Philadelphia Energy Solutions, the largest oil refining complex on the East Coast and provider of one quarter of all the gasoline supplied to East Coast consumers, recently filed for Chapter 11 bankruptcy. The refinery plans to continue operations as usual and does not anticipate interrupting its ability to supply gasoline at its current levels.
The refinery cited the Renewable Fuels Standard, a component of the Energy Policy Act of 2005 that amended the Clean Air Act, was cited as one of the reasons for its financial struggles that led to the decision to reorganize. Often, new standards meant to protect the environment and the consumer come at a cost to private sector businesses, hitting smaller companies harder than they hit larger corporations.
What the Renewable Fuels Standard Requires
The Renewable Fuels Standard requires oil refineries to add ethanol to their gasoline. This is part of its larger initiative to reduce the amount of petroleum-based fuel used for transportation in the United States, helping the country and its industries move away from fossil fuels and toward biofuels and renewable fuels. Under this law, refineries that cannot mix a ethanol into their gasoline as mandated must purchase credits from companies that are in compliance.
Refineries like Philadelphia Energy Solutions are less equipped to blend their fuels than larger refiners because they have fewer, and often smaller, blending facilities. They also lack an advantage many of the bigger companies have - connection to their own gas stations. This is important because when ethanol is mixed into gasoline, the blended product only has a shelf life of about three months. Larger refiners like ExxonMobile own their own gas stations and can split up the blending process by sending unblended fuel to stations, then adding ethanol right before the product reaches the customer.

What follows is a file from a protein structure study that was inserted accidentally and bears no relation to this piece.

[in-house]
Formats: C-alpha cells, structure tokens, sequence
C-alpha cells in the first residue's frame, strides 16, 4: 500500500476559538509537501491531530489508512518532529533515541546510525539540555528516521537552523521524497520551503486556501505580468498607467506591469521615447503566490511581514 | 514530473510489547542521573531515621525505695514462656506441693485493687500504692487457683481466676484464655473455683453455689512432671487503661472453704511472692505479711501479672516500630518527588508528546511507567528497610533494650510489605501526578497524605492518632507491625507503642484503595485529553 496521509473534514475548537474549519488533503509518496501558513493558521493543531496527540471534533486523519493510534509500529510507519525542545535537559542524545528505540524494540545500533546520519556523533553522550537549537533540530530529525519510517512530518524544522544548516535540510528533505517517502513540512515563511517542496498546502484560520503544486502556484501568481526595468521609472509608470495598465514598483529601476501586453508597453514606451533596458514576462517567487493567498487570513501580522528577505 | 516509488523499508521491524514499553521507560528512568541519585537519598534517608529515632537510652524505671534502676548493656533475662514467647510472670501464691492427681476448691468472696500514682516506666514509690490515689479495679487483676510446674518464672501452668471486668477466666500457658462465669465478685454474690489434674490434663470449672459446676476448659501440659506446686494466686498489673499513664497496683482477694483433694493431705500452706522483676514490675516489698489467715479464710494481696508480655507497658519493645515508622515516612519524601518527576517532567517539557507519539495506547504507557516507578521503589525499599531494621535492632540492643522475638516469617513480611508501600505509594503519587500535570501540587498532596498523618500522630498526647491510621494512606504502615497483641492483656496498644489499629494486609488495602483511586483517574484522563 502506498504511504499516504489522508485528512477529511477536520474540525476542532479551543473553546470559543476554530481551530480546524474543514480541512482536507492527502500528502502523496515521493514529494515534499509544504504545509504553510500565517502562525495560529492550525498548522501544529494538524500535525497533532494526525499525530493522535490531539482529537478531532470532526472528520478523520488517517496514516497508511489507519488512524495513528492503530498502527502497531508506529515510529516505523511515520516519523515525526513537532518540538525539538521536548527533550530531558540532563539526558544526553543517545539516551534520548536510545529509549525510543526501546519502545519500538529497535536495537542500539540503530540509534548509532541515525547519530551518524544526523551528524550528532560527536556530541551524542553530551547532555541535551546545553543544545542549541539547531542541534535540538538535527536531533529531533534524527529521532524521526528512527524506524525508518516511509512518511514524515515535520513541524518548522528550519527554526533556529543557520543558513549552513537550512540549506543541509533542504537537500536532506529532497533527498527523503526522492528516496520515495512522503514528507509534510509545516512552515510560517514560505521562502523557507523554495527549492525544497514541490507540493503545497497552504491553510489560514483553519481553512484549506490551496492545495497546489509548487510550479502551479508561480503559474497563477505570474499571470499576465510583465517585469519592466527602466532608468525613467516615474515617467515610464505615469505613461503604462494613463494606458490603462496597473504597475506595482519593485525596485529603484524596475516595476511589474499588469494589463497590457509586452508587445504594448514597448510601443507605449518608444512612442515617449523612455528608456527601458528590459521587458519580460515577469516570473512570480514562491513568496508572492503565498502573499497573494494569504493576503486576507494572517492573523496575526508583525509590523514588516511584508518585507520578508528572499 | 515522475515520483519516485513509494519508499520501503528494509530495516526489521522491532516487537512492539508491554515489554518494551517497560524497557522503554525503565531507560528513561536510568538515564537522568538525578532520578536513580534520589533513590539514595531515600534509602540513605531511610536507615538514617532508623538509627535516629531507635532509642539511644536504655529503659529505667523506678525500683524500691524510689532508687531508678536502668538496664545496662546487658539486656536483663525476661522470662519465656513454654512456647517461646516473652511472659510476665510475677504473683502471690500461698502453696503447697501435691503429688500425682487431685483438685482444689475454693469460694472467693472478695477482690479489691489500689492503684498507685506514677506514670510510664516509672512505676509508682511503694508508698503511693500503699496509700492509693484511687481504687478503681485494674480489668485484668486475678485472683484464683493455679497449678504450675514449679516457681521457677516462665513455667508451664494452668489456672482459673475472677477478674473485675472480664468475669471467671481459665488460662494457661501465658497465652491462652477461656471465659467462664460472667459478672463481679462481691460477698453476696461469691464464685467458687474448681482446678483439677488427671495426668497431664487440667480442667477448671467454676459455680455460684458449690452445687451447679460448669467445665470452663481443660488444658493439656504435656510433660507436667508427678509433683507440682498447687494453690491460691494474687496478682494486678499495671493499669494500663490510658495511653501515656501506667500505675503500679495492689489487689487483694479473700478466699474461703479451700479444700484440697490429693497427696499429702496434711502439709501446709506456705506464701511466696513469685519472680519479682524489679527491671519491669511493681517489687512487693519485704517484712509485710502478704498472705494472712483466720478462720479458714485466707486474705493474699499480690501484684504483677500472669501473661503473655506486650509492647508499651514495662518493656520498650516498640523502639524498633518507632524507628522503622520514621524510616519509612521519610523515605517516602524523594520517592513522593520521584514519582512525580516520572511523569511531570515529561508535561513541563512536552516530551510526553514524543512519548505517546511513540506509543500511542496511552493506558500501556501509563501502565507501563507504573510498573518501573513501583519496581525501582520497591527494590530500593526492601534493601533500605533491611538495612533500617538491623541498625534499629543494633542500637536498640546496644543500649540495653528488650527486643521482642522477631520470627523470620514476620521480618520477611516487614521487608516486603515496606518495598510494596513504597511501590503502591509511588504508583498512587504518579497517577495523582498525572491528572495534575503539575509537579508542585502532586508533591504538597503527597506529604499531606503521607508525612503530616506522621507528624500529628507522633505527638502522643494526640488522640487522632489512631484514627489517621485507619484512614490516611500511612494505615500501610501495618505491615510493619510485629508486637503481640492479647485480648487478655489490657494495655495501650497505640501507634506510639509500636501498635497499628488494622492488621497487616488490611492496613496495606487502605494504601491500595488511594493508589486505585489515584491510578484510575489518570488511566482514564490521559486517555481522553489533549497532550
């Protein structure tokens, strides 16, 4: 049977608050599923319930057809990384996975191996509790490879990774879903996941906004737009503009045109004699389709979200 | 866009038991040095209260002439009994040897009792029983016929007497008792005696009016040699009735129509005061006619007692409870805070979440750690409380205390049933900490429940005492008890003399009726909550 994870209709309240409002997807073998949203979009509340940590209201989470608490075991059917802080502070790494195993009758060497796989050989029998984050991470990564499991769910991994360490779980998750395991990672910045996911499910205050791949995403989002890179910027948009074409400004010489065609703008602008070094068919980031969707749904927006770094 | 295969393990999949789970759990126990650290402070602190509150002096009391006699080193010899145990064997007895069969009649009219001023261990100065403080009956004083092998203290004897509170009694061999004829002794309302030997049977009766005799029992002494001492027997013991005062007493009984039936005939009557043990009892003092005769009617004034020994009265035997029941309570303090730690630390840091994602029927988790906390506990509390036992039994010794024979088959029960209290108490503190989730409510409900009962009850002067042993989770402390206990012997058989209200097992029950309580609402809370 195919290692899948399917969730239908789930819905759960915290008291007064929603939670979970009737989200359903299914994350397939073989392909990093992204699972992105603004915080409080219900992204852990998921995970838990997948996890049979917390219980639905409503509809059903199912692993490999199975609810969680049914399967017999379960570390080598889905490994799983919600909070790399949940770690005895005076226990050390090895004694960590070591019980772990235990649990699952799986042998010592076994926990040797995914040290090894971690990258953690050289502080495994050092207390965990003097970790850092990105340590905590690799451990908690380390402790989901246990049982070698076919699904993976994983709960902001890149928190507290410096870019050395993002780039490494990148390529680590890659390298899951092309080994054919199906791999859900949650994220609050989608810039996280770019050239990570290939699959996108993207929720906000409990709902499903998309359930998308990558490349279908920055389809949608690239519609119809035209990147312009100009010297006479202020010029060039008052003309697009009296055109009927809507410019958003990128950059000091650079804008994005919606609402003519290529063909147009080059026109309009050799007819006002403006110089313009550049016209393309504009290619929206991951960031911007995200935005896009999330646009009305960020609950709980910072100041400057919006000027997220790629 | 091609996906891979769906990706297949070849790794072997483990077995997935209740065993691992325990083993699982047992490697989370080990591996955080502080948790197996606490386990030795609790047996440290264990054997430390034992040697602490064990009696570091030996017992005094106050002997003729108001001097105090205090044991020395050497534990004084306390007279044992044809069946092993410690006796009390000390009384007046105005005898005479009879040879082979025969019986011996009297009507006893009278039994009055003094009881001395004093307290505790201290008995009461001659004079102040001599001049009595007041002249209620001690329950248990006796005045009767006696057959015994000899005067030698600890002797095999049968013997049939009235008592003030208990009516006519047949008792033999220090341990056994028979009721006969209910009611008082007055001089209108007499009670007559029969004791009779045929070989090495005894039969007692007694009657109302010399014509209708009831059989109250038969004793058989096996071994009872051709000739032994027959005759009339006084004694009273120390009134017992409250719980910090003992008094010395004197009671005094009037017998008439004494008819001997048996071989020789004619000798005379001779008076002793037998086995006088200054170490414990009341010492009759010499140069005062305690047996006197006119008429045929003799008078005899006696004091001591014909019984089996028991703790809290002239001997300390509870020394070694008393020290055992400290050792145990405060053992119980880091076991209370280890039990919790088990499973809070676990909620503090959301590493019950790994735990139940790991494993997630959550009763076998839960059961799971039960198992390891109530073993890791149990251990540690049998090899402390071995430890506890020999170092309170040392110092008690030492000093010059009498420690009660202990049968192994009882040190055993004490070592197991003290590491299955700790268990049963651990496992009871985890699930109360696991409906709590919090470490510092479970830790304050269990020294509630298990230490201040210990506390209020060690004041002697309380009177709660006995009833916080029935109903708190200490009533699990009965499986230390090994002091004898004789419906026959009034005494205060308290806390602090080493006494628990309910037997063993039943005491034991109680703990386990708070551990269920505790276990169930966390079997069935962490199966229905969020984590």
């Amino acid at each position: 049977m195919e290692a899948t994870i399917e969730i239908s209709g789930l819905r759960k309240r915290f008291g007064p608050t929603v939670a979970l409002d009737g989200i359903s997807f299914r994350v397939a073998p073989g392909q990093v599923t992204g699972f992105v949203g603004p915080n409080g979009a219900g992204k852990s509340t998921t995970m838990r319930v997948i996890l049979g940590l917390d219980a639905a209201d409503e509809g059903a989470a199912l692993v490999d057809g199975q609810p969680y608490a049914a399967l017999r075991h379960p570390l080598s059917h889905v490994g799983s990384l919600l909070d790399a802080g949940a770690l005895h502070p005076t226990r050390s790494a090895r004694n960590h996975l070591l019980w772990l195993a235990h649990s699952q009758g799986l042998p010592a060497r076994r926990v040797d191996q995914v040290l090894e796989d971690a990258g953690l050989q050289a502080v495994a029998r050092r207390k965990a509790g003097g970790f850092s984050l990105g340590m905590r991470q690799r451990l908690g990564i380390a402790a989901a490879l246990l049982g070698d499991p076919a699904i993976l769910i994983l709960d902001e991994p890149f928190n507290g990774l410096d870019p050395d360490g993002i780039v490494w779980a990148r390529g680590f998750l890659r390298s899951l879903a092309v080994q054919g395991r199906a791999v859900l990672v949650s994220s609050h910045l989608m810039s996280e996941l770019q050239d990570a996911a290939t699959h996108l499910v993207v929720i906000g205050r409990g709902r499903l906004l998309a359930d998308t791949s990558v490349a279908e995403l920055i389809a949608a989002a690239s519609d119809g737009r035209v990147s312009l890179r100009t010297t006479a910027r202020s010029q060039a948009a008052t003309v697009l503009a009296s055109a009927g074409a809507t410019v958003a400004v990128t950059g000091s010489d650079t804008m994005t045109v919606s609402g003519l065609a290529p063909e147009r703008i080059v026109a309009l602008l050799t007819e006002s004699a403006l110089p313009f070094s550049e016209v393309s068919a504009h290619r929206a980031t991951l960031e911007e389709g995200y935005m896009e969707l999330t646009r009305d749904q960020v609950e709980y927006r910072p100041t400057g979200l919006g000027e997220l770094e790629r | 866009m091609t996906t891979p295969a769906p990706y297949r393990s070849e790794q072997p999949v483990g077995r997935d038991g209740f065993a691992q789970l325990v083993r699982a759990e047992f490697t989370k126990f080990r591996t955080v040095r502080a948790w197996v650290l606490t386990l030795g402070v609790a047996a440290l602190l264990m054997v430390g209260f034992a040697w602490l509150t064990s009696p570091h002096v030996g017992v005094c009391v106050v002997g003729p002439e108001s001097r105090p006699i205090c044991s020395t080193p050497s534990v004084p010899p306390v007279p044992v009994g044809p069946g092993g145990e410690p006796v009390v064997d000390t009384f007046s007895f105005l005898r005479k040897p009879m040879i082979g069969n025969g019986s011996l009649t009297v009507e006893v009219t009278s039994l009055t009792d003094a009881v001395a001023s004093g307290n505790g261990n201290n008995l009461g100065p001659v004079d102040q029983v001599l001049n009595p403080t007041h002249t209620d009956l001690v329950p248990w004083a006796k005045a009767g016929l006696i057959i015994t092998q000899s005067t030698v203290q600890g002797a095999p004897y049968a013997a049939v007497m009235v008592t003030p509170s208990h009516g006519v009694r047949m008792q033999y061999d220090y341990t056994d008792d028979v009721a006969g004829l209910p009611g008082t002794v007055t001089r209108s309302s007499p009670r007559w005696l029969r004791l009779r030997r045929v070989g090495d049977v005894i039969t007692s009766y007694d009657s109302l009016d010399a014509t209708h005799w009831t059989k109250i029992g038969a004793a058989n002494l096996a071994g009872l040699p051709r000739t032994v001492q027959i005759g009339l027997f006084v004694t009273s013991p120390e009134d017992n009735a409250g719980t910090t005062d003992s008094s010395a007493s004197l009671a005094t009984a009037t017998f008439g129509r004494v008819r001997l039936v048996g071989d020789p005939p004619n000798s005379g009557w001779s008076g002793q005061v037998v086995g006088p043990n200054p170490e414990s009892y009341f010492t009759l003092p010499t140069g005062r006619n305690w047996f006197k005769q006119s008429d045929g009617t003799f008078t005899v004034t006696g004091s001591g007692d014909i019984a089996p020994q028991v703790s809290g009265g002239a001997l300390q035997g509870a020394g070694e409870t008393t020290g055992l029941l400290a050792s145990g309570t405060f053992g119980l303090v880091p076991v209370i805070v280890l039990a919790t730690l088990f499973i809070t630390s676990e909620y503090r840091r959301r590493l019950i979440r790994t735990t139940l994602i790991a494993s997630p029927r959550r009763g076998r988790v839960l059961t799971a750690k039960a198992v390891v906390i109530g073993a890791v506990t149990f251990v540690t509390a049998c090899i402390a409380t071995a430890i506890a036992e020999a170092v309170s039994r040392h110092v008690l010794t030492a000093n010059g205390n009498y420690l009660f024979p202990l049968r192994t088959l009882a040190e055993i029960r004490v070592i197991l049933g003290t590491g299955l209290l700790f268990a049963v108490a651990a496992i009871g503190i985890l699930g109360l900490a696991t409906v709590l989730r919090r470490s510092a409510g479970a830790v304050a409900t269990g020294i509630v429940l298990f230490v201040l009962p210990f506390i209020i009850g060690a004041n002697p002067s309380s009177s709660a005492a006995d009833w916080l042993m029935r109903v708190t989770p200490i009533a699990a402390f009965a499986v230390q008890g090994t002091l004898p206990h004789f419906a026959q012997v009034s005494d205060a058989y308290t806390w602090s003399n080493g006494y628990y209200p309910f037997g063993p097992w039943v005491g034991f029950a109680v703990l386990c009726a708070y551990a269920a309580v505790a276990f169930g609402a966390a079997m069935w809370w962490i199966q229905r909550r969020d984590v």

Not the First Time the Company Reorganized
The past decade has not been easy for Philadelphia Energy Solutions despite its position as the top producer on the East Coast. In 2012, it was purchased by Sunoco, Inc. and private equity firm The Carlyle Group and reorganized. Now, it is going through the reorganization process again, this time with $260 million in financing secured to pay back its creditors. Since its purchase in 2012, Philadelphia Energy Solutions has spent more than $800 million in blending credits to remain in compliance with the law.
Work with an Experienced Fox River Grove Bankruptcy Attorney
When you are considering filing for bankruptcy, first speak with an experienced bankruptcy lawyer about all the relevant facts of your case. You might find that bankruptcy is not the ideal choice for you and your company or you might learn new information about bankruptcy that changes how you look at the process. Contact our team of bankruptcy attorneys at Newland & Newland, LLP today to set up your initial consultation in our office. We serve clients in the Arlington Heights, Palatine, Rolling Meadows, Libertyville, Mundelein, Buffalo Grove, Schaumburg, Elk Grove, and Itasca areas.
(image courtesy of Markus Spiske)